China Joint Venture: A Win-Win?

A China Joint Venture (JV) is a Limited Liability Company (LLC) by shares, established through a partnership between a foreign investor and a Chinese company or individual.

Entering the Chinese market through a JV formation is an appealing option for foreign businesses, for example, it allows access to resources and opportunities that would not be available without a local partner, and all associated risks are shared.

Nevertheless, joint ventures pose significant challenges.

Before 2020 there were two types of Chinese Joint Ventures: Equity Joint Venture (EJV), governed by the Law on Sino-Foreign Equity Joint Ventures, and Cooperative Joint Venture (CJV), governed by the Law on Sino-Foreign Cooperative Joint Ventures.

Equity Joint Venture (EJV)

An LLC where the foreign partner must invest at least 25% equity interest, with profits and losses distributed according to each party’s equity interest.

Cooperative Joint Venture (CJV)

Both sides can remain separate entities or form an LLC. Profits and losses are distributed under the contract.

In 2020 the two laws governing JVs and the Law on Wholly Foreign-Owned Enterprises – “Three FIE Laws” – were abolished and replaced by the Foreign Investment Law according to which foreign-invested enterprises are now governed by the Corporate Law.  

The typical JV duration is 10-30 years that can be extended to 50 years for advanced technology-related projects.

Some industries are restricted to foreign businesses and the only way to participate in these is to establish a JV with a local company. In addition, a joint venture with a Chinese partner provides expertise, connections, resources, and a workforce that otherwise wouldn’t be easy to access.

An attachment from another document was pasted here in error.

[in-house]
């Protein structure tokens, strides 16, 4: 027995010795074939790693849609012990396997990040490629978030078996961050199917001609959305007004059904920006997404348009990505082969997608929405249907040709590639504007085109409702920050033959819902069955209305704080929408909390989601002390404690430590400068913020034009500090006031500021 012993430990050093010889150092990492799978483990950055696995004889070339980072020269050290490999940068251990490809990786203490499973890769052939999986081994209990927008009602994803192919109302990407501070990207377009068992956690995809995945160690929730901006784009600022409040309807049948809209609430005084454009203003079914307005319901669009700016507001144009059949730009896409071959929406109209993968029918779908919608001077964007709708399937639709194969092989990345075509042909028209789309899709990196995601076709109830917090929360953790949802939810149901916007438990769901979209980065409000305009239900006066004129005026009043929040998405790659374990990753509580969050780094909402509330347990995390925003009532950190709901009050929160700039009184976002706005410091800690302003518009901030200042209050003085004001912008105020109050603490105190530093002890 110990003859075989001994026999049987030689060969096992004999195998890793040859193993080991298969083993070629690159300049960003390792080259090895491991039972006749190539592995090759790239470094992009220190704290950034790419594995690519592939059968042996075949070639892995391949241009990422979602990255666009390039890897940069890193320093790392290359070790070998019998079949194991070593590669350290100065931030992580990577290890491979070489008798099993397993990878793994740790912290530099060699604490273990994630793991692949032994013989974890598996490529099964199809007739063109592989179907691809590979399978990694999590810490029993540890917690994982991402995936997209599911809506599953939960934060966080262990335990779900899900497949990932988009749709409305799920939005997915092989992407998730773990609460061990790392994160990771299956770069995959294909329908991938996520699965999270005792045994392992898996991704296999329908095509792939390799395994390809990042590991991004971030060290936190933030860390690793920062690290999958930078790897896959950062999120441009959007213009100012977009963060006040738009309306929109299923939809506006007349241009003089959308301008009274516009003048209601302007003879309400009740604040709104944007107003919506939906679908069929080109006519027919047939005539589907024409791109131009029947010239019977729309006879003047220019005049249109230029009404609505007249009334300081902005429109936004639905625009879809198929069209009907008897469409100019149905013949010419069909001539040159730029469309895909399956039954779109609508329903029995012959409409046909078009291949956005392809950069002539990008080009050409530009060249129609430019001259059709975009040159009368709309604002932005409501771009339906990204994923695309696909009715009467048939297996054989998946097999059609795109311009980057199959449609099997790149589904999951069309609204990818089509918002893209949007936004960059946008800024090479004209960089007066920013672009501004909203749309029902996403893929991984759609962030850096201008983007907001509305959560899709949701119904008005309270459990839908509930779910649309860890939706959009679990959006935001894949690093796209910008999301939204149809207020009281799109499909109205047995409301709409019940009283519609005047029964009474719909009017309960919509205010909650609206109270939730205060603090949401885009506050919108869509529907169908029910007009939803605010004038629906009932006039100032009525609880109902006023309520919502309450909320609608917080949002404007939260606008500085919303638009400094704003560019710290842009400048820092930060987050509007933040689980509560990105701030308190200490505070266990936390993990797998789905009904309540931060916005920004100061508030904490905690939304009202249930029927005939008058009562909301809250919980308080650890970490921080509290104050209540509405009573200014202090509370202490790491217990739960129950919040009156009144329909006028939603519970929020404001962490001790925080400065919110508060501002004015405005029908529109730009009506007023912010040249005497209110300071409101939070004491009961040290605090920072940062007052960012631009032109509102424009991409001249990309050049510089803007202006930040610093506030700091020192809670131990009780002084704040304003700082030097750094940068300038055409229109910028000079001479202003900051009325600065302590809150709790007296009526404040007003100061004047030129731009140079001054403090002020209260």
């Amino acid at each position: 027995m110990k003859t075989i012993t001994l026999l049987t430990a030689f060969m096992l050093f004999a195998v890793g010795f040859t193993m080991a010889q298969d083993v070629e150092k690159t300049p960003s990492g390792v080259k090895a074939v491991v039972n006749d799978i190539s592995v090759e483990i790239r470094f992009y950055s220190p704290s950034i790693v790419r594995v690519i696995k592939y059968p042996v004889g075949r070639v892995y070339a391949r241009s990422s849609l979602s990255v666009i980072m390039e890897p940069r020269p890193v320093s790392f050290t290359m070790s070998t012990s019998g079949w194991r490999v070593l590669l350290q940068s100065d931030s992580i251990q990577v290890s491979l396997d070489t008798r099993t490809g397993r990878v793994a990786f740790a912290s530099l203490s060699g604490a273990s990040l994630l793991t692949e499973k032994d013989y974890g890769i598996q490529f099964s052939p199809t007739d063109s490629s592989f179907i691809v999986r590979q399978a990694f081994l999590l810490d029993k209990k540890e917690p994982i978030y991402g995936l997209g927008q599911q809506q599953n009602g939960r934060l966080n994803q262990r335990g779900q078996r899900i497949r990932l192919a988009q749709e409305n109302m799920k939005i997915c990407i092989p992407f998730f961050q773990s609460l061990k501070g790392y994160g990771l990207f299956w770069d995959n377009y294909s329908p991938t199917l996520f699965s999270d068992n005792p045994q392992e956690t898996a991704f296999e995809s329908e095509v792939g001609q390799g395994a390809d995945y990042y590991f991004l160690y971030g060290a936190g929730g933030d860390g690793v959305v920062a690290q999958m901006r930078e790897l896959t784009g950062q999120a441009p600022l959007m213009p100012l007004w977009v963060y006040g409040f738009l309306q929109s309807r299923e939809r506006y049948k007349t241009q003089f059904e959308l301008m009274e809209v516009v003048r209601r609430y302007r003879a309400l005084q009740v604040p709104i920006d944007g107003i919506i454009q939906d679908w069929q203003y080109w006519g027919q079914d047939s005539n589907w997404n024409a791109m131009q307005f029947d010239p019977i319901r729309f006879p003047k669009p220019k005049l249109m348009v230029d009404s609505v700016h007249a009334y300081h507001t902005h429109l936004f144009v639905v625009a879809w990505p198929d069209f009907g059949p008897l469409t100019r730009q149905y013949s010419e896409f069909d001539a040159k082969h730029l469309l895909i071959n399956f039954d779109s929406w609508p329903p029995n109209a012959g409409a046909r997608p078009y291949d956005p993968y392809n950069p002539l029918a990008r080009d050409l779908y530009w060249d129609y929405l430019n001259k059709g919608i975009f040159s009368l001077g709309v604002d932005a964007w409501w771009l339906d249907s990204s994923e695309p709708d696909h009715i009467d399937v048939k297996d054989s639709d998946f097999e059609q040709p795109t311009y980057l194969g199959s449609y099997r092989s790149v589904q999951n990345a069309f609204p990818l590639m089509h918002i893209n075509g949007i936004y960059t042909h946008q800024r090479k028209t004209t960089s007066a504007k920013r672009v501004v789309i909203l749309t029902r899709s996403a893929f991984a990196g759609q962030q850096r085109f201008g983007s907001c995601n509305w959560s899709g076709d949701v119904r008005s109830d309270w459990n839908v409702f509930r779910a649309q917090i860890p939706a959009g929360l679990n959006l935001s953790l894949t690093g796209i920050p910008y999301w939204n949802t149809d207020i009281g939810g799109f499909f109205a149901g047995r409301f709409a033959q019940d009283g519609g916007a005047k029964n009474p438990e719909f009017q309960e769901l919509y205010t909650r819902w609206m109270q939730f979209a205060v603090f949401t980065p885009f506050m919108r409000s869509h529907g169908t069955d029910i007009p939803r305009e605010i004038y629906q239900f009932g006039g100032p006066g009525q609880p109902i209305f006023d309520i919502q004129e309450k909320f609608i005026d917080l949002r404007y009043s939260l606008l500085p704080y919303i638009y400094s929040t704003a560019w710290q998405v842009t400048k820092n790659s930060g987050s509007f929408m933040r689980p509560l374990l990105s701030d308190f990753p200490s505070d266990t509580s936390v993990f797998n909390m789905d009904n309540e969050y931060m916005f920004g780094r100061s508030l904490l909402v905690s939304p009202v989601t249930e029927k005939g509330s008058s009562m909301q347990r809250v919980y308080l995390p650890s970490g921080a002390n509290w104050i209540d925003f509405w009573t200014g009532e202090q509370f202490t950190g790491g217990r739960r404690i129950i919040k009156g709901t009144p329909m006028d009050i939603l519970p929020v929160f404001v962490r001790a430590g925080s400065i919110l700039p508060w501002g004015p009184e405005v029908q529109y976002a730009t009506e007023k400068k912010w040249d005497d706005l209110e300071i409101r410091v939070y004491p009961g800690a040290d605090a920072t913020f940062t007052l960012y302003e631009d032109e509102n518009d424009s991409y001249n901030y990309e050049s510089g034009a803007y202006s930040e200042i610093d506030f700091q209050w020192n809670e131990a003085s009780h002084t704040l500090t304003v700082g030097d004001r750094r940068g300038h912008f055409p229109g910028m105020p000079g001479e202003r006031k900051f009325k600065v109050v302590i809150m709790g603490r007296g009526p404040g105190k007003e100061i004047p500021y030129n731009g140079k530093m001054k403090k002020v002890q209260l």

However, in most cases, the foreign partner finds himself vulnerable.

  • Intellectual Property Risks

The risk of IP theft is very high. Make sure to have a clearly defined ownership right and don’t entrust related documentation drafting to the local partner’s lawyer.

  • Control and Decision-Making

The equal (50/50) ownership structure should be avoided if possible. 60% ownership interest and higher would guarantee legal control over the joint venture. Ownership below 60% is insufficient to ensure effective control.

Do not rely on the Chinese partner as a majority shareholder for oversight and decision-making. Ongoing participation in and supervision of the JV management is necessary to ensure control. It can be achieved through securing power over the managing director or general manager appointment. 

  • Exit Strategy

Establishing a clear exit strategy from the start is crucial. Even during the foreign equity sale process, the local partner will probably have the upper hand.

  • Disputes

Chinese courts and the legal system tend to favor the local partner over the foreign entity.

Navigating these pitfalls requires thorough planning, expertise, and a deep understanding of local business practices. For professional advice on China joint venture or to explore alternative options for market entry – reach out to our experts at

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S.J. Grand is a full-service accounting firm focused on serving foreign-invested enterprises in Greater China since 2003. We help our clients improve performance, value creation and long-term growth.

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